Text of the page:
In spring 2020, Philips Hue introduced the outdoor wall light Resonate. It throws a triangular cone of light downwards and upwards onto the wall, but does without two separately controllable LEDs. Now Philips Hue has additionally neutered the Resonate and also offers it as a variant with a light beam directed only downwards.
At that time, the large Resonate was launched for 139.99 euros, last year the price was increased to 149.99 euros. In February, the two-beam Resonate will cost 159.99 euros. The new “half” model, on the other hand, will remain at 119.99 euros.
The well-known Resonate has been cut back quite a bit
The price is nevertheless quite sporty, because you have to bear in mind that you only get half the light. The formerly 18-centimetre-high housing shrinks to 12 centimetres and the LEDs shining upwards have simply been omitted. At least the housing is smooth and flush at the top so that no water can collect here.
There are no surprises with the light source either: The maximum of 1,180 lumens of the large version becomes exactly half, namely only 590 lumens. This is significantly brighter than a simple GU10 spot from Philips Hue, which would have a maximum of 350 lumens. If you really only want to shine downwards, this is not such a bad option. It is even praiseworthy to mention that the installation is also much easier with this new release, as the wiring is installed directly on the previously screwed bracket and the entire lamp is then simply plugged in.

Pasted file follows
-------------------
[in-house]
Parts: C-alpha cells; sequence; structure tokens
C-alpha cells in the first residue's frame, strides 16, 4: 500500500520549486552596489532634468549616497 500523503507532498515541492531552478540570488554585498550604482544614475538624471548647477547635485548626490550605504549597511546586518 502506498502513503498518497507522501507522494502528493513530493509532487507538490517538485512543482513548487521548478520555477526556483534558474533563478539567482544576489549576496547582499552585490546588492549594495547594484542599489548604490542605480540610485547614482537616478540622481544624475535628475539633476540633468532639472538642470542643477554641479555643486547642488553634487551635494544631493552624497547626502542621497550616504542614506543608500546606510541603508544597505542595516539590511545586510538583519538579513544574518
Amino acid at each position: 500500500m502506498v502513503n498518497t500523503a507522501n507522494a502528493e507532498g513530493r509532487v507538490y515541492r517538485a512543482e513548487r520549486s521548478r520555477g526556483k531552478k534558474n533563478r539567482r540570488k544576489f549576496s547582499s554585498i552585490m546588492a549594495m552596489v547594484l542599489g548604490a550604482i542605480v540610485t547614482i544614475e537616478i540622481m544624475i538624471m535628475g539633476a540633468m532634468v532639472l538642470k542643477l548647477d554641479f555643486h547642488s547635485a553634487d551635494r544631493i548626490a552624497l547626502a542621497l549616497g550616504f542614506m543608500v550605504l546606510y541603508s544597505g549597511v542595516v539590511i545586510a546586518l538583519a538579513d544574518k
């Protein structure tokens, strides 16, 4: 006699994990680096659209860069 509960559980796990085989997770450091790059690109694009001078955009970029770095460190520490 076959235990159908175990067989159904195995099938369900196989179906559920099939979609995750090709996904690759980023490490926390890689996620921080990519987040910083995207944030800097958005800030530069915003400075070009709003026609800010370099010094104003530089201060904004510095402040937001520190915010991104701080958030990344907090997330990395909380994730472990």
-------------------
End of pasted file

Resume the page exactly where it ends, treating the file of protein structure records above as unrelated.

Resonate with a technically very simple solution
And then there is the matter of the light cone, which can be “adjusted”. Philips Hue writes about this in the product description: “The included clip is practical to adjust the light beam narrower or wider to fit your area.”
From a technical point of view, this solution is anything but impressive. In principle, the aperture through which the light beam is cast downwards is reduced. More precisely, from around 8.5 x 5 centimetres to only 2.2 x 5 centimetres. Conversely, this means that a large part of the light remains unused in the housing.
Now, the topic of power consumption in combination with Hue mood lights is certainly debatable. However, with a significantly smaller light cone, the new Hue Resonate Downwards consumes just as much power as with the large light cone. I would have expected a technically more sophisticated solution from a market leader like Philips Hue.